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"You're my boy, Blue." Tis a sad day.....


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'Patrick' Cranshaw, 86, character actor Dies

 

Joseph "Patrick" Cranshaw, a veteran character actor who unexpectedly attained pop-culture status playing "Blue," the elderly fraternity brother in the hit comedy "Old School," has died. He was 86.

Cranshaw died of natural causes Wednesday at his home in Fort Worth, Texas, said his personal manager, Jeff Ross.

After launching his screen career in 1955 playing a bartender at a dance in the western "Texas Lady," Cranshaw played everything from a bank teller in "Bonnie and Clyde" to a hobo in "Pee-wee's Big Adventure" to the demolition derby owner in "Herbie: Fully Loaded."

But Cranshaw was well into his 80s when he was cast in the small part that gave him the kind of public recognition rarely afforded to a low-in-the-credits character actor: his scenes-stealing role as white-haired and bearded Joseph "Blue" Palasky in "Old School," directed by Todd Phillips and starring Luke Wilson, Will Ferrell and Vince Vaughn.

In one of his key scenes, a long-johns-clad Blue is supposed to mud-wrestle with two topless girls, but he never gets a chance to get down and dirty: He looks at them and is so excited that he keels over dead an apparent heart attack.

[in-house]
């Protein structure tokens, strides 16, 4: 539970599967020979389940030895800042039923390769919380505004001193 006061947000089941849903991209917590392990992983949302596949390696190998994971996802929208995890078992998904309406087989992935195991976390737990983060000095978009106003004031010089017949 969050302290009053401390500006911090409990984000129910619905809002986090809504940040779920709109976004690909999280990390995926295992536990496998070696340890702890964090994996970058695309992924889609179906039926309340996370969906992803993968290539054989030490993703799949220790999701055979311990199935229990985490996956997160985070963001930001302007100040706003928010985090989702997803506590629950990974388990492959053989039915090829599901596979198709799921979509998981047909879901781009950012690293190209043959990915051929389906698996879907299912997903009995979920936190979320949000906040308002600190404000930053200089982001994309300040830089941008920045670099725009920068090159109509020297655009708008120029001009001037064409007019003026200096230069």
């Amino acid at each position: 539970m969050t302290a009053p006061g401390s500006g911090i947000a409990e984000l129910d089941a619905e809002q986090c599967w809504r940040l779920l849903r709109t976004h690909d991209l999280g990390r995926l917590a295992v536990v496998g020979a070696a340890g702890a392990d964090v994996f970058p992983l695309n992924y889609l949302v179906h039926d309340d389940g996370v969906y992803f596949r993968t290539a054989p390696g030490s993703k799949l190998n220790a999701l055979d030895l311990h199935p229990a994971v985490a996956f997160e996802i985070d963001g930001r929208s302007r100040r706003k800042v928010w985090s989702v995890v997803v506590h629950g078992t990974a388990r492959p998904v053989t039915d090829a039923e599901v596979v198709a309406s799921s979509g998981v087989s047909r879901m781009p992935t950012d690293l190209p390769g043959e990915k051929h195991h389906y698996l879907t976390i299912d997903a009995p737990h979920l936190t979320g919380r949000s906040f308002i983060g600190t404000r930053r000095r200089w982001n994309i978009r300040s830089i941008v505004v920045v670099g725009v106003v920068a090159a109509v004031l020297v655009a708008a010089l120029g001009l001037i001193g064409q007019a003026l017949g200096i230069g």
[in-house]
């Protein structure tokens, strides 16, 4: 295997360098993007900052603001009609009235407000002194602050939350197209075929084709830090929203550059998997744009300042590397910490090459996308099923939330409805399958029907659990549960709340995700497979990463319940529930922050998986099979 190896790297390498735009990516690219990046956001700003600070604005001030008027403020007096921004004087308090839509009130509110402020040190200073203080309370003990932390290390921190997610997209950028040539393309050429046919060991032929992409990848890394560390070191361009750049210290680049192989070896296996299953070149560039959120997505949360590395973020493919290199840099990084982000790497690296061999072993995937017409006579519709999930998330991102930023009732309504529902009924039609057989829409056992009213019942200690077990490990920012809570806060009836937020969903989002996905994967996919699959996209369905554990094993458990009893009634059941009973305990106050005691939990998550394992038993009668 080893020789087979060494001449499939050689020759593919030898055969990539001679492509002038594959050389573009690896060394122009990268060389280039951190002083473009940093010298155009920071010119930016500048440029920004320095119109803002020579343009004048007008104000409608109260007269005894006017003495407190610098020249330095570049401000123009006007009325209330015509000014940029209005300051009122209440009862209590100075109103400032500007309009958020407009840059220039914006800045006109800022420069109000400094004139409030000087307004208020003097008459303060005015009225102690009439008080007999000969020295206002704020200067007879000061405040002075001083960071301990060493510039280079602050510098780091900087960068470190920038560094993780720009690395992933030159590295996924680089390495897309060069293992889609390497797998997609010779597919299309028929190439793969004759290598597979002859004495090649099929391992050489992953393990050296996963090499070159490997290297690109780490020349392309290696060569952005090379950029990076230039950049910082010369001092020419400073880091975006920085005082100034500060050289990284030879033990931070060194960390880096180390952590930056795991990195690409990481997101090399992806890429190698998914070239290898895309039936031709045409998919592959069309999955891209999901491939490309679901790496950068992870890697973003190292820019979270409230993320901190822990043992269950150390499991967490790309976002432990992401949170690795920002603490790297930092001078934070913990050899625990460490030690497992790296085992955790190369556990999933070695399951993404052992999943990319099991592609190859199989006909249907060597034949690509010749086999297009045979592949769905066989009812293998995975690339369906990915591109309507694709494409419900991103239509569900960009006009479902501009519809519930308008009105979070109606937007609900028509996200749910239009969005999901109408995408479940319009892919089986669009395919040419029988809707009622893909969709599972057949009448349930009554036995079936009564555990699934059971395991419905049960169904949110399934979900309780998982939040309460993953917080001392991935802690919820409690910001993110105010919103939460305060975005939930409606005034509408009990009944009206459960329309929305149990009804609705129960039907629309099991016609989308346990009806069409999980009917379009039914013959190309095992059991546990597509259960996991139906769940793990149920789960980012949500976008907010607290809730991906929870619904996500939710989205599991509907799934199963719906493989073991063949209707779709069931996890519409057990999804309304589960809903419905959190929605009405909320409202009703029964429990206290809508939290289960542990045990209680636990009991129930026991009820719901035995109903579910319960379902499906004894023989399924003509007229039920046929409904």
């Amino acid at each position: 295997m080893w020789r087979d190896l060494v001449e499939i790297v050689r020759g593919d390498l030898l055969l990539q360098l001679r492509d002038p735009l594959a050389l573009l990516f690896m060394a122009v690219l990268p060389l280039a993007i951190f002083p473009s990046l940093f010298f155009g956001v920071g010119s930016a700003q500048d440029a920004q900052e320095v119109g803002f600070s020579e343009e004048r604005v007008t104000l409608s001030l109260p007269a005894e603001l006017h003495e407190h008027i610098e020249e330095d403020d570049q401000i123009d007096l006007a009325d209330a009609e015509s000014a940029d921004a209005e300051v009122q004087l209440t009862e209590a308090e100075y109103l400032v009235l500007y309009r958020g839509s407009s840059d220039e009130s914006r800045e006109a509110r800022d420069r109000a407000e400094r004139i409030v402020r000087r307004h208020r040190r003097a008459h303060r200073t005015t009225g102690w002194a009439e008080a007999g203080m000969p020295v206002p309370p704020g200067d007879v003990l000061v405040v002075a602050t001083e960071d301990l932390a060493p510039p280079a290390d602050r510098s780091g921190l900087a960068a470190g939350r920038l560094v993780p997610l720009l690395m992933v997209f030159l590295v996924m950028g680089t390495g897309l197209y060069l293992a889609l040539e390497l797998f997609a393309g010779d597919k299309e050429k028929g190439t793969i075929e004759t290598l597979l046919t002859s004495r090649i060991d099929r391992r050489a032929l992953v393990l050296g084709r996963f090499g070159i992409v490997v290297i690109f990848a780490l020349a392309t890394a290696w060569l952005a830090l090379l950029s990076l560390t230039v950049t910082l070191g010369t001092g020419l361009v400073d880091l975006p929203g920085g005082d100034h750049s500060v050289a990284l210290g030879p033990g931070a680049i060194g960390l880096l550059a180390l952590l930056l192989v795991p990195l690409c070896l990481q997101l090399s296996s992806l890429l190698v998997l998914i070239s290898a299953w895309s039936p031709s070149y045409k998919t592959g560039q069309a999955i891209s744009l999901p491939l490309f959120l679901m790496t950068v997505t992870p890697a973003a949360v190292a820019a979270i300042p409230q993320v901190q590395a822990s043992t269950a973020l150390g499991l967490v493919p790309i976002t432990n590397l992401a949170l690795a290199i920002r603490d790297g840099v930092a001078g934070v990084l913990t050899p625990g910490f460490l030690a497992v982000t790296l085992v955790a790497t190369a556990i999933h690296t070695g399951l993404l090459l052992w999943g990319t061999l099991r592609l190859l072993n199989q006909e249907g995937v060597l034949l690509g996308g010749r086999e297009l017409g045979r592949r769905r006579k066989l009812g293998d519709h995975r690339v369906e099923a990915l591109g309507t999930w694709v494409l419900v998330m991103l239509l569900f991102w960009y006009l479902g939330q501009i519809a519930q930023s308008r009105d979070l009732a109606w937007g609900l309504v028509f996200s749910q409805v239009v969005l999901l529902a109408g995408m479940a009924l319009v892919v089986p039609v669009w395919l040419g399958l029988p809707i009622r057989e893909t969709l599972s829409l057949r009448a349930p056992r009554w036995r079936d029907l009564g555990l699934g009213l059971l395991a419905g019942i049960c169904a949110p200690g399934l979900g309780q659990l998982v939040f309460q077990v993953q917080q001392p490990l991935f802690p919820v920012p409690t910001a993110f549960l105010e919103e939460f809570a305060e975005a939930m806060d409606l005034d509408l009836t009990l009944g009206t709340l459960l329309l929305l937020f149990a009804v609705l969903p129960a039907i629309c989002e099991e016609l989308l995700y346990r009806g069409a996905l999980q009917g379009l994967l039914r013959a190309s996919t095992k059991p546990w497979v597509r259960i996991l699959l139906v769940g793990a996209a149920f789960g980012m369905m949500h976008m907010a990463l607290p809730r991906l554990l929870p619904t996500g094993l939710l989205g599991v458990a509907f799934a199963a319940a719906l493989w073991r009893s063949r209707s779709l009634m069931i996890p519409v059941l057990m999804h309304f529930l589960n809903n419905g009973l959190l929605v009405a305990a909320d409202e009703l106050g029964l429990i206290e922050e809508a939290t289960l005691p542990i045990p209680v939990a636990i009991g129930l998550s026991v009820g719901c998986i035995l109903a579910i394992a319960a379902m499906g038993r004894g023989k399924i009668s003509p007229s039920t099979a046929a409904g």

Ferrell's character delivers the eulogy for Blue, who is seen with angel wings in the closing credits, playing a piano and singing "Dust in the Wind."

After the movie's release, Cranshaw was frequently recognized by fans of the film, who couldn't resist calling out Ferrell's signature line, "You're my boy, Blue."

Cranshaw also was invited to meet with the Texas Rangers when they were playing the Angels in Anaheim, Calif.

"A lot of the ballplayers loved that movie," said Ross, who accompanied Cranshaw to the stadium. "When we got there, the Angels wanted him to come to their locker room, too."

Born in Bartlesville, Okla., in 1919, Cranshaw became interested in acting while entertaining the troops with the Army Air Forces during World War II.

In addition to small parts in films such as "Bandolero," "Best in Show" and "The Hudsucker Proxy," Cranshaw appeared frequently on television and had recurring roles on "Alice," "Mork & Mindy," "The Ted Knight Show," "Dukes of Hazzard" and other series.

Cranshaw had recently returned home to Fort Worth after shooting the movie "Air Buddies," due for release in 2006.

Survivors include his children, Jan Ragland, Joe Cranshaw and Beverly Trautschold; his sister, Billie Vi Gillespie; six grandchildren; and eight great-grandchildren.

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